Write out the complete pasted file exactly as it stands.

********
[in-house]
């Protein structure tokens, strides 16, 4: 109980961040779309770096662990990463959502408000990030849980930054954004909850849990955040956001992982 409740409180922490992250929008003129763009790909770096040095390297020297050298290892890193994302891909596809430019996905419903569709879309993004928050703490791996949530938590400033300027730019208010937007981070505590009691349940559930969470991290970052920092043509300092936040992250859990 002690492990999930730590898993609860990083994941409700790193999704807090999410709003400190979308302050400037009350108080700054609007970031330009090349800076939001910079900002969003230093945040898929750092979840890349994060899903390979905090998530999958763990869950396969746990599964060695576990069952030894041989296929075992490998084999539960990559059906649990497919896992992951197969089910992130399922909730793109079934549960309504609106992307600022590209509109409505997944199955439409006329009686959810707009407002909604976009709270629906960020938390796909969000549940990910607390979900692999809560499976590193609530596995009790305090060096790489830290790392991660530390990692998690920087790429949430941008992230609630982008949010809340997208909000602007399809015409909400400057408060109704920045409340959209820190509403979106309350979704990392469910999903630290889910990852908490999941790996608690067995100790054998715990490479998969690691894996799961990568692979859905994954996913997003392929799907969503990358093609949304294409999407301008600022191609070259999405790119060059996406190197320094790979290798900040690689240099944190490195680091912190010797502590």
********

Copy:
[in-house]
């Protein structure tokens, strides 16, 4: 109980961040779309770096662990990463959502408000990030849980930054954004909850849990955040956001992982 409740409180922490992250929008003129763009790909770096040095390297020297050298290892890193994302891909596809430019996905419903569709879309993004928050703490791996949530938590400033300027730019208010937007981070505590009691349940559930969470991290970052920092043509300092936040992250859990 002690492990999930730590898993609860990083994941409700790193999704807090999410709003400190979308302050400037009350108080700054609007970031330009090349800076939001910079900002969003230093945040898929750092979840890349994060899903390979905090998530999958763990869950396969746990599964060695576990069952030894041989296929075992490998084999539960990559059906649990497919896992992951197969089910992130399922909730793109079934549960309504609106992307600022590209509109409505997944199955439409006329009686959810707009407002909604976009709270629906960020938390796909969000549940990910607390979900692999809560499976590193609530596995009790305090060096790489830290790392991660530390990692998690920087790429949430941008992230609630982008949010809340997208909000602007399809015409909400400057408060109704920045409340959209820190509403979106309350979704990392469910999903630290889910990852908490999941790996608690067995100790054998715990490479998969690691894996799961990568692979859905994954996913997003392929799907969503990358093609949304294409999407301008600022191609070259999405790119060059996406190197320094790979290798900040690689240099944190490195680091912190010797502590």